Tourism could see a boost after Sussex’s beaches were given a clean bill of health.
The Marine Conservation Society said a dry summer last year had helped as it released this year’s Good Beach Guide.
Several of the south coast’s beaches saw an improvement in standards compared to last year when previous wet summers took their toll.
Beaches are marked in four categories, the highest being recommended meaning excellent water quality and the worst being fail.
Recommended beaches not only met the minimum water requirements but also 100% of samples did not exceed 2,000 E.coli per 100 ml.
All of Brighton and Hove’s beaches were awarded the top mark and it is hoped this will be a big boon for beachside businesses looking forward to a dry and sunny summer.
MCS coastal pollution officer Rachel Wyatt said: “It’s great news that we are able to recommend more beaches than ever for excellent water quality, and it shows just how good British beaches can be.
“The main challenge now is maintaining these standards, whatever the weather.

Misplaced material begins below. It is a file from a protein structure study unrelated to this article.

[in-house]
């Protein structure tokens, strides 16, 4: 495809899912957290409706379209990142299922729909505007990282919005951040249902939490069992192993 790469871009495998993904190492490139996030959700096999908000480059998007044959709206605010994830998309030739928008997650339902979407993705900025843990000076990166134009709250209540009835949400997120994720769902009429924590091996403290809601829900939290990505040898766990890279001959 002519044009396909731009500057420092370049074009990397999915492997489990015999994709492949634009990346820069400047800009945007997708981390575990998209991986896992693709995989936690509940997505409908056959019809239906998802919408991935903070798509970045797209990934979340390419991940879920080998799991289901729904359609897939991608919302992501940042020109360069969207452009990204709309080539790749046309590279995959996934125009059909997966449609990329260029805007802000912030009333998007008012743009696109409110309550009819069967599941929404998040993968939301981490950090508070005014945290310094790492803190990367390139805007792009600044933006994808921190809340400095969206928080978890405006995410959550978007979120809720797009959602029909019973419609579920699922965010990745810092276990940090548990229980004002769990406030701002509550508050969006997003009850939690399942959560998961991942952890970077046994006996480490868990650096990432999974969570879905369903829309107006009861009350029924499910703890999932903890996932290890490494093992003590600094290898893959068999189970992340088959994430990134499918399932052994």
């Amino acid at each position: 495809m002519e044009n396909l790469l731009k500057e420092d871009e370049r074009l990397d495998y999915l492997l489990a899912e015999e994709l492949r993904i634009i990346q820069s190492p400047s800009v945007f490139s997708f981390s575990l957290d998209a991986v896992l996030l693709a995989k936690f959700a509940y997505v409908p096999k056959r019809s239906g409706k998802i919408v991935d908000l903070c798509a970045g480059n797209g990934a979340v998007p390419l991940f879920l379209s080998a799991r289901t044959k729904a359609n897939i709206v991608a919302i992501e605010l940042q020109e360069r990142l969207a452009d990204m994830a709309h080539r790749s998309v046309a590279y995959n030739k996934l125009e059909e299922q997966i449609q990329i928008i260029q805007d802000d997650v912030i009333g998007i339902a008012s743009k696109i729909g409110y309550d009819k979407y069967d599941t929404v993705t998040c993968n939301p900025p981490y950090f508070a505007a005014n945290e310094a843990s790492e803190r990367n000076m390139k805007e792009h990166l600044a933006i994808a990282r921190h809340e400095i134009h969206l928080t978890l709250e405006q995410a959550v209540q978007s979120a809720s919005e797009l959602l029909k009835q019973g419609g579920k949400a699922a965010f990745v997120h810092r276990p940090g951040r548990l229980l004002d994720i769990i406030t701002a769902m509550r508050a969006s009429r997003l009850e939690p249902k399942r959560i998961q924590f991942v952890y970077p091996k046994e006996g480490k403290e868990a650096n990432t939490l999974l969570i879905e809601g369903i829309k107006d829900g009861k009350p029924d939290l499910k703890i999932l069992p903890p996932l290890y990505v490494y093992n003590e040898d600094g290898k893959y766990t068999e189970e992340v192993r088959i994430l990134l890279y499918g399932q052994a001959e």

“Most people don’t realise what a big impact the weather can have on bathing water quality, but this has really been highlighted in the last few years. 2008, 2009 and 2012 were, according to the Met Office, among the wettest summers on record since 1910, and fewer UK bathing waters met minimum and higher water quality standards because of increased pollution running off rural and urban areas and overloaded sewers.”
Only four of Sussex’s beaches failed to reach the top grade.
Lancing (Beach Green), Bognor (Aldwick), Bexhill and Hastings all were rated as mandatory.
This means they all met the |minimum water quality.
By the end of the 2015 bathing |season, all designated bathing waters must meet the new minimum |“sufficient” standard under the new EU Bathing Water Directive.
This will be about twice as stringent as the current minimum standard and means some beaches will need to do more to make the grade in the future.
Beaches which do not meet the “sufficient” standard at the end of 2015 will have to display signs warning against bathing in the sea from the start of the bathing season in 2016.